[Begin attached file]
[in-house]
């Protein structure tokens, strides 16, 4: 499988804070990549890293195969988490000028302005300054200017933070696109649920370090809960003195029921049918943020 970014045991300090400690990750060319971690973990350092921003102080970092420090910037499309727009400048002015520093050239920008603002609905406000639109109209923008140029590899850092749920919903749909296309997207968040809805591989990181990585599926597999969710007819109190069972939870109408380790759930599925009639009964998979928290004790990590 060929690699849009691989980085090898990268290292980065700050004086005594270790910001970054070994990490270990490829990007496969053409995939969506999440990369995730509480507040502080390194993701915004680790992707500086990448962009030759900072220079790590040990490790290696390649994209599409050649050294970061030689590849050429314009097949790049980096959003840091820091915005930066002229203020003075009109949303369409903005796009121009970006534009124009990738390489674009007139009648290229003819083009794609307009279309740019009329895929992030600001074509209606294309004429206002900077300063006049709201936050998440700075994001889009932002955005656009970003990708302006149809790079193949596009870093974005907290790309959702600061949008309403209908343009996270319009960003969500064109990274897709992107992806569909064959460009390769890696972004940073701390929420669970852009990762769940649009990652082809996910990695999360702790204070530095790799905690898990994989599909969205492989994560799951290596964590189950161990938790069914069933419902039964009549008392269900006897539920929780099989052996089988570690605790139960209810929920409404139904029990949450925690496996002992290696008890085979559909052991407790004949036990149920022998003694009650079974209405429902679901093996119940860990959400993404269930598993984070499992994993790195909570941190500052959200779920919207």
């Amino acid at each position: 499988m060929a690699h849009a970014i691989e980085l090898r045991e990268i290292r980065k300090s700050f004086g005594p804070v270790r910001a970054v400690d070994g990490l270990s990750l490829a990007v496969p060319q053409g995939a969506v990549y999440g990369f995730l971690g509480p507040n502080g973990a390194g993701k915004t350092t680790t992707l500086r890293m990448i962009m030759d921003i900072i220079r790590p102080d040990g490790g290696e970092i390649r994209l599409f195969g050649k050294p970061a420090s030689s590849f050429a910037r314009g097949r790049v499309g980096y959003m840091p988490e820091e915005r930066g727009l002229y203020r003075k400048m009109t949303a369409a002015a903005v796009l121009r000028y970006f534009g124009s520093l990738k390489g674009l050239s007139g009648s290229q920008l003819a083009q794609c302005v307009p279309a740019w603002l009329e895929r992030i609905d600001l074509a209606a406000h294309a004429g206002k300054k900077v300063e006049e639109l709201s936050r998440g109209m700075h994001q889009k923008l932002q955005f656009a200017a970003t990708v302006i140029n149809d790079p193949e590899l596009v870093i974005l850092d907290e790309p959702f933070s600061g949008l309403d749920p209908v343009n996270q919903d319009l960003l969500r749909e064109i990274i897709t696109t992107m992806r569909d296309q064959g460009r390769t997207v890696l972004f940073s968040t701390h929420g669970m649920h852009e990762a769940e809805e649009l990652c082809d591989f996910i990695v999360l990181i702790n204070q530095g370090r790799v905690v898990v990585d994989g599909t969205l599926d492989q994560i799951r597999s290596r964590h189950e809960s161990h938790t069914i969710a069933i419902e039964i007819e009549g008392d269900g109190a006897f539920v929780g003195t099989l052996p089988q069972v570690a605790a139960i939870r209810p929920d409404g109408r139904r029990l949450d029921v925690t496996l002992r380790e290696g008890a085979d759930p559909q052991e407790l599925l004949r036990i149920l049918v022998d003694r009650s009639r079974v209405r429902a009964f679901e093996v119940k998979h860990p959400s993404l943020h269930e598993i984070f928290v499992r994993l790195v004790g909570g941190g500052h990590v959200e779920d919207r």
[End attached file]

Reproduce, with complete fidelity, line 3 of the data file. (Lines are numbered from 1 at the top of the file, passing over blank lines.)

């Amino acid at each position: 499988m060929a690699h849009a970014i691989e980085l090898r045991e990268i290292r980065k300090s700050f004086g005594p804070v270790r910001a970054v400690d070994g990490l270990s990750l490829a990007v496969p060319q053409g995939a969506v990549y999440g990369f995730l971690g509480p507040n502080g973990a390194g993701k915004t350092t680790t992707l500086r890293m990448i962009m030759d921003i900072i220079r790590p102080d040990g490790g290696e970092i390649r994209l599409f195969g050649k050294p970061a420090s030689s590849f050429a910037r314009g097949r790049v499309g980096y959003m840091p988490e820091e915005r930066g727009l002229y203020r003075k400048m009109t949303a369409a002015a903005v796009l121009r000028y970006f534009g124009s520093l990738k390489g674009l050239s007139g009648s290229q920008l003819a083009q794609c302005v307009p279309a740019w603002l009329e895929r992030i609905d600001l074509a209606a406000h294309a004429g206002k300054k900077v300063e006049e639109l709201s936050r998440g109209m700075h994001q889009k923008l932002q955005f656009a200017a970003t990708v302006i140029n149809d790079p193949e590899l596009v870093i974005l850092d907290e790309p959702f933070s600061g949008l309403d749920p209908v343009n996270q919903d319009l960003l969500r749909e064109i990274i897709t696109t992107m992806r569909d296309q064959g460009r390769t997207v890696l972004f940073s968040t701390h929420g669970m649920h852009e990762a769940e809805e649009l990652c082809d591989f996910i990695v999360l990181i702790n204070q530095g370090r790799v905690v898990v990585d994989g599909t969205l599926d492989q994560i799951r597999s290596r964590h189950e809960s161990h938790t069914i969710a069933i419902e039964i007819e009549g008392d269900g109190a006897f539920v929780g003195t099989l052996p089988q069972v570690a605790a139960i939870r209810p929920d409404g109408r139904r029990l949450d029921v925690t496996l002992r380790e290696g008890a085979d759930p559909q052991e407790l599925l004949r036990i149920l049918v022998d003694r009650s009639r079974v209405r429902a009964f679901e093996v119940k998979h860990p959400s993404l943020h269930e598993i984070f928290v499992r994993l790195v004790g909570g941190g500052h990590v959200e779920d919207r």